A Toronto MPP is calling on the city to expand its automated speed enforcement program in the wake of a number of collisions involving pedestrians.

NDP MPP Jessica Bell, who represents the University-Rosedale riding, says the challenge is there are not enough speed cameras to go around, approximately two-and-a-half years after the devices first started issuing tickets in July 2020.

She said that is a problem in a city where “we've already had 88 people hit in the first 20 days of 2023,”

“We should have enough (cameras) to go around. City budget process is happening right now. We're calling Mayor John Tory to fund the program properly to keep people safe,” Bell told CP24.

There are currently only 50 speed cameras in operation in the city but Toronto plans to make another 25 cameras operational as of February.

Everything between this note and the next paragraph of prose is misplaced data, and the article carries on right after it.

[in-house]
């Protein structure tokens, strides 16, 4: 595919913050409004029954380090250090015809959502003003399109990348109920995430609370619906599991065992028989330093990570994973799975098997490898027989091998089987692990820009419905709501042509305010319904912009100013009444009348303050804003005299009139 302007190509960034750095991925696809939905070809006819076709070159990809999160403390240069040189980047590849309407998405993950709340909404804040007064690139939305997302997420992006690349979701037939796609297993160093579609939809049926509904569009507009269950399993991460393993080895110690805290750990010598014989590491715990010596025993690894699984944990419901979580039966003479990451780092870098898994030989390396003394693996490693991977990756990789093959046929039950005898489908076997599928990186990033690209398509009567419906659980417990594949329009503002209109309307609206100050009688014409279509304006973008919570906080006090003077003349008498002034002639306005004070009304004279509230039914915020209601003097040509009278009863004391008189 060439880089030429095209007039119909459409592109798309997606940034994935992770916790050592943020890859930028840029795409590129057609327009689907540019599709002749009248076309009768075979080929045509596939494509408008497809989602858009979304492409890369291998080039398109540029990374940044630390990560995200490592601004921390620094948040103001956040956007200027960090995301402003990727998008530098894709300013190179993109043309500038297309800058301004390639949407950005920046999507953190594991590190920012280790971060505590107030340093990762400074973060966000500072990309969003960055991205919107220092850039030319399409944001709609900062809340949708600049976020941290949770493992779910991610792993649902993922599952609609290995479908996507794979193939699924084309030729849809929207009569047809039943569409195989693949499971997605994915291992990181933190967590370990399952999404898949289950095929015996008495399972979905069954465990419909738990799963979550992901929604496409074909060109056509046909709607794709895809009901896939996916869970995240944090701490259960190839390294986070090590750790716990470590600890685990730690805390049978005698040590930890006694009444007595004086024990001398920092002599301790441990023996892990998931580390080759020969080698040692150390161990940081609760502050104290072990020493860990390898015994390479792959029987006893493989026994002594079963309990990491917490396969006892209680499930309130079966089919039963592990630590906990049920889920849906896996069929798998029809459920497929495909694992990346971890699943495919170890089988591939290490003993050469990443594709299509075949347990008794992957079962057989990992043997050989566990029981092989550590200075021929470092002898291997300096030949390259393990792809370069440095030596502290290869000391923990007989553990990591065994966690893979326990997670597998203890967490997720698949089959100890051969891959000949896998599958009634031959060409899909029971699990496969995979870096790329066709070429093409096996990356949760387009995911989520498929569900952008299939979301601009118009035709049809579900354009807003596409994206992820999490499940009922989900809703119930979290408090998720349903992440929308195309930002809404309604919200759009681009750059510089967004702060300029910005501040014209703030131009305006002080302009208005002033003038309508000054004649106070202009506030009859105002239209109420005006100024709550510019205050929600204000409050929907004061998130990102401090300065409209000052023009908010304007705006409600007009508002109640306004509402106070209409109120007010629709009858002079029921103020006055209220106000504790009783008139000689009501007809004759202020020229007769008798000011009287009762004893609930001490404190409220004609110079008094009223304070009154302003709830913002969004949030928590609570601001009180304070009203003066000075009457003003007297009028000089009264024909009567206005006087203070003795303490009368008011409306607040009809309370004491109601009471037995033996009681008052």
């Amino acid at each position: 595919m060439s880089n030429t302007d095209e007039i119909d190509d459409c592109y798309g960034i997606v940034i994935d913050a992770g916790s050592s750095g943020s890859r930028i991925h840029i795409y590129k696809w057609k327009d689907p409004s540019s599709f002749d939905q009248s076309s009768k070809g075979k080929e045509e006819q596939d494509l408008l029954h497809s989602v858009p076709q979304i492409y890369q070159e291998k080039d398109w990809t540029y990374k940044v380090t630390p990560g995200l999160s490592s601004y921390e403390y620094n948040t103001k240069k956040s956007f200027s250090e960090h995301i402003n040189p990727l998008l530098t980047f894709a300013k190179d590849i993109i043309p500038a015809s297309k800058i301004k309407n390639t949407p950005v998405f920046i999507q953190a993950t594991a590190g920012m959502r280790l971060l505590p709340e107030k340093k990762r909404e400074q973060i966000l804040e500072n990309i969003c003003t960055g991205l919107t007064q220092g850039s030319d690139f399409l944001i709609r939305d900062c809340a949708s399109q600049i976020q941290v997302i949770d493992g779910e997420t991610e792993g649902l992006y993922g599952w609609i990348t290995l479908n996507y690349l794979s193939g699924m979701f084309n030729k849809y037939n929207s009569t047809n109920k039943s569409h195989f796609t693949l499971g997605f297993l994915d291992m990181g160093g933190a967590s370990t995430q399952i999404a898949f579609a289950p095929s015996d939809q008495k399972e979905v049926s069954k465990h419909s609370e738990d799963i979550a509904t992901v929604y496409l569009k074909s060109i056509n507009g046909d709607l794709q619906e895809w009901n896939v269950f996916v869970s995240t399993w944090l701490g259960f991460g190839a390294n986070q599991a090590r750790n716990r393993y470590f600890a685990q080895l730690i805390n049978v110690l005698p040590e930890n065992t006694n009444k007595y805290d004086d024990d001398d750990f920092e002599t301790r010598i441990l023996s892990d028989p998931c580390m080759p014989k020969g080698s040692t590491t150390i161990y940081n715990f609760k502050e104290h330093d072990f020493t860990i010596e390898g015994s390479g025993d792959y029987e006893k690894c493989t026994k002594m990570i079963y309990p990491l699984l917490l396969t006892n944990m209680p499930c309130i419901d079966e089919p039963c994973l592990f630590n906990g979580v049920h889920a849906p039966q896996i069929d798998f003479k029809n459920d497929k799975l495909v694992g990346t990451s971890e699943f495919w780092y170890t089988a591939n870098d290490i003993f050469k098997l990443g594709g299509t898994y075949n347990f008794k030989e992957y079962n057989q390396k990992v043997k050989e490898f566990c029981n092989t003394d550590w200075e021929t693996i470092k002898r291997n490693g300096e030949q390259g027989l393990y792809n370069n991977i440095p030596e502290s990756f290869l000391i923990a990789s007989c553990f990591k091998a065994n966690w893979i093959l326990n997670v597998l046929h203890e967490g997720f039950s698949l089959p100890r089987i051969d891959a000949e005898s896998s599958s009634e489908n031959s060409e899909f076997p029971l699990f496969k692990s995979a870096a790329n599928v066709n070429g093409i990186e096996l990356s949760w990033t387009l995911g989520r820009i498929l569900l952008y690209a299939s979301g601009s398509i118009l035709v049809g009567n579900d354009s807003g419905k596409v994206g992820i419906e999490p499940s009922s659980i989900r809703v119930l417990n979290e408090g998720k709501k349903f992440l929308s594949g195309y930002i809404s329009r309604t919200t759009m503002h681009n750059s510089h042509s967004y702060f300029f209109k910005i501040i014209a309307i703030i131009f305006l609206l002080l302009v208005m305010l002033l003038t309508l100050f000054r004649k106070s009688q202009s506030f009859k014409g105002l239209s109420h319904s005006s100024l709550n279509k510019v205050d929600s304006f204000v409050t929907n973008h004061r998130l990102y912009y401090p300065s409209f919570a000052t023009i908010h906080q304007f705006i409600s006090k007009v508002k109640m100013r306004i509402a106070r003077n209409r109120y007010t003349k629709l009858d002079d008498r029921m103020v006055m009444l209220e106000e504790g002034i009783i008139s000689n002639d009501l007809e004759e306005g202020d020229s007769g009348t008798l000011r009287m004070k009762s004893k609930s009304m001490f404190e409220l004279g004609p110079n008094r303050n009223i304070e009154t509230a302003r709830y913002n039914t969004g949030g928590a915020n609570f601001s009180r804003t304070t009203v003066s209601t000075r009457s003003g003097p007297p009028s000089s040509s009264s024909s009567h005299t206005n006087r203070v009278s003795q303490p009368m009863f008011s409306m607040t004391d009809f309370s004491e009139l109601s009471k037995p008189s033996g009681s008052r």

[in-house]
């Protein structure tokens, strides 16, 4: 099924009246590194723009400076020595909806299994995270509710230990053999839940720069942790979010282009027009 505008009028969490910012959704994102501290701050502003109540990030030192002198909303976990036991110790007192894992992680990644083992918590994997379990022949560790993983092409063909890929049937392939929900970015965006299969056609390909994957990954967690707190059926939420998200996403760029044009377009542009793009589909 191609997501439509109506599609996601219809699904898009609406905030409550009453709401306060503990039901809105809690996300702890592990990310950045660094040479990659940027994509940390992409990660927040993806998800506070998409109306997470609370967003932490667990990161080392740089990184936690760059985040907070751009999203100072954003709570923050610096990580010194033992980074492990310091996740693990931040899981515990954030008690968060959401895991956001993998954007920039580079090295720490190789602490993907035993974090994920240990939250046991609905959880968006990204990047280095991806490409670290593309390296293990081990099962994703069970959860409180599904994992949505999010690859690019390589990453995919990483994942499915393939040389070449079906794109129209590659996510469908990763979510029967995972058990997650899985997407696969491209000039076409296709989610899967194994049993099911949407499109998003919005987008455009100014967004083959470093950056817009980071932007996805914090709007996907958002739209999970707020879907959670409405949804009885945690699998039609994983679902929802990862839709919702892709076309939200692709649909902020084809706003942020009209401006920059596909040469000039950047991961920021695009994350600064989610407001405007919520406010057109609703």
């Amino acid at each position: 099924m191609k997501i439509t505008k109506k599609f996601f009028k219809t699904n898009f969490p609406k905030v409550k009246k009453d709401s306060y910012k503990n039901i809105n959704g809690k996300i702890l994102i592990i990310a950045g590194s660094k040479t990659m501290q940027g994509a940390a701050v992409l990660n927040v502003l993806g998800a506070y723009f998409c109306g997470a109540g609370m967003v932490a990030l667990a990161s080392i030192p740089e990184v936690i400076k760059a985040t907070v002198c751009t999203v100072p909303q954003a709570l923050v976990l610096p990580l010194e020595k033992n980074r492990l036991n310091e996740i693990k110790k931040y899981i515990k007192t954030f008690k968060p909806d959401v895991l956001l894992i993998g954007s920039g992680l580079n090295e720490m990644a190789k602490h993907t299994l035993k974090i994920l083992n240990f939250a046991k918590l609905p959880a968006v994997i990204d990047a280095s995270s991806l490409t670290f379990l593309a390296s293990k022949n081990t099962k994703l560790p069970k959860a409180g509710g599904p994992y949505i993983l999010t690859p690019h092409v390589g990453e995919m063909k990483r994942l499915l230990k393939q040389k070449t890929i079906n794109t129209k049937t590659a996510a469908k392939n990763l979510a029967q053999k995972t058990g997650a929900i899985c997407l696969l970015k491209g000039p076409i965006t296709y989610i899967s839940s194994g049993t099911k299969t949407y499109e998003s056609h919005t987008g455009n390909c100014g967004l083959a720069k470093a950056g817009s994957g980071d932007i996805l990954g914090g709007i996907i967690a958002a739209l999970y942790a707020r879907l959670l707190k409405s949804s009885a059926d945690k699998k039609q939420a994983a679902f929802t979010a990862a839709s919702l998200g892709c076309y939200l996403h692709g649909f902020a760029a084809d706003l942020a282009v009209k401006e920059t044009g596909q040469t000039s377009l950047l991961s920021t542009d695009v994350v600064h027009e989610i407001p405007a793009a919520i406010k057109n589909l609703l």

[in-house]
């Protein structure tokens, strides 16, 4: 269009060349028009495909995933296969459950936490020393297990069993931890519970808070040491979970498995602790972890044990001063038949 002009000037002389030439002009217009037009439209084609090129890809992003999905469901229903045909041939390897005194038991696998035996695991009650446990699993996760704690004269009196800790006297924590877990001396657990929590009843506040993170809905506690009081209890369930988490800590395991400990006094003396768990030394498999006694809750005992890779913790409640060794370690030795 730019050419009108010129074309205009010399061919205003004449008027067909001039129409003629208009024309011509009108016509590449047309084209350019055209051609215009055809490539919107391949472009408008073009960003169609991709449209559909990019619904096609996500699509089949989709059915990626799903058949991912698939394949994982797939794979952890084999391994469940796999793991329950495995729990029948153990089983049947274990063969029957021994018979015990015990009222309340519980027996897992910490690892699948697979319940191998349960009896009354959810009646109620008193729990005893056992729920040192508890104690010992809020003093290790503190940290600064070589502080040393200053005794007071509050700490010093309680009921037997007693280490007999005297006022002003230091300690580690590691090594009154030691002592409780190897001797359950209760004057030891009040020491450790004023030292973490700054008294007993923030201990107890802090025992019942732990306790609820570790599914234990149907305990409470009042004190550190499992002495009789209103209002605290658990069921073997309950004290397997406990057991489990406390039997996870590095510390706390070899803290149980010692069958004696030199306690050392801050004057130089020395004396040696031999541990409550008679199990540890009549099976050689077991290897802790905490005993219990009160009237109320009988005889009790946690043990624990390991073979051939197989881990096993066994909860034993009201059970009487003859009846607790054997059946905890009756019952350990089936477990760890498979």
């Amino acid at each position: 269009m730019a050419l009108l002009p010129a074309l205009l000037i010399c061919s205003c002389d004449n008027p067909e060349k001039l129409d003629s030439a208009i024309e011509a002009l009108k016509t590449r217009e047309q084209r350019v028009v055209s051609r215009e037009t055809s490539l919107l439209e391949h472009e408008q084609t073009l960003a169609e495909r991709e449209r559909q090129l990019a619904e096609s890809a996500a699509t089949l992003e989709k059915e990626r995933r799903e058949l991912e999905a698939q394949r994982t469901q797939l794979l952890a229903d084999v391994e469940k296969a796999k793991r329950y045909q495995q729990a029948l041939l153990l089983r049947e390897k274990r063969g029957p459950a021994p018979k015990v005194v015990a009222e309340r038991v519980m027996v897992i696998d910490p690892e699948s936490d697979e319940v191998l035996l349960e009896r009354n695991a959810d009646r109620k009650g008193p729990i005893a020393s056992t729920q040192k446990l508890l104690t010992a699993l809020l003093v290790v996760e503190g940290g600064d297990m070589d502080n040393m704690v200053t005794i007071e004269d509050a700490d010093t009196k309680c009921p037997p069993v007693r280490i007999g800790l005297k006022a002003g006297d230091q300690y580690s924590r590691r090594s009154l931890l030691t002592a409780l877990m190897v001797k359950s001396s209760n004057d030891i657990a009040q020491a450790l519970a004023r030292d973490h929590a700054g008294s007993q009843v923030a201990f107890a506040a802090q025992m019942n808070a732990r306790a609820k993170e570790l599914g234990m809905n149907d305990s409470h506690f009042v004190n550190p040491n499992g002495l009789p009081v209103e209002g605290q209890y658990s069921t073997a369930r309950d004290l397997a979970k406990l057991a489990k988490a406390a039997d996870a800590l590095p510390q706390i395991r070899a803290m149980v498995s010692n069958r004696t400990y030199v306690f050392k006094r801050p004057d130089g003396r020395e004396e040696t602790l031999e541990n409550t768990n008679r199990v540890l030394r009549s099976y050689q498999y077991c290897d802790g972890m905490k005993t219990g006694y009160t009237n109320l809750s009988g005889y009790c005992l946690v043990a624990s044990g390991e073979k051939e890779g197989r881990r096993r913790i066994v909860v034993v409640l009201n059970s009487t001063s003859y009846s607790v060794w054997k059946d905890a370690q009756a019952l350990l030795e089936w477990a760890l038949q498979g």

The cameras are placed in community safety zones and are moved around every few months.

Bell, however, said that more are still needed. “There's no magic number. During the election campaign, John Tory said he would bring in 150. Let's get it up to that and see how we go,” Bell said.

In a statement provided to CP24 on Thursday, a spokesperson for the mayor’s office said that Tory will “deliver on his promise to double the number of speed cameras to 150 this term.

“This year we will be investing more into Vision Zero than any previous year - $72.8 million. The city has spent more than $264 million on Vision Zero from 2017 to 2022,” the spokesperson said.

“Mayor Tory is proud to have secured provincial permission for Toronto and all municipalities to deploy speed cameras on our streets, and we will double that number to 150 this term as promised.”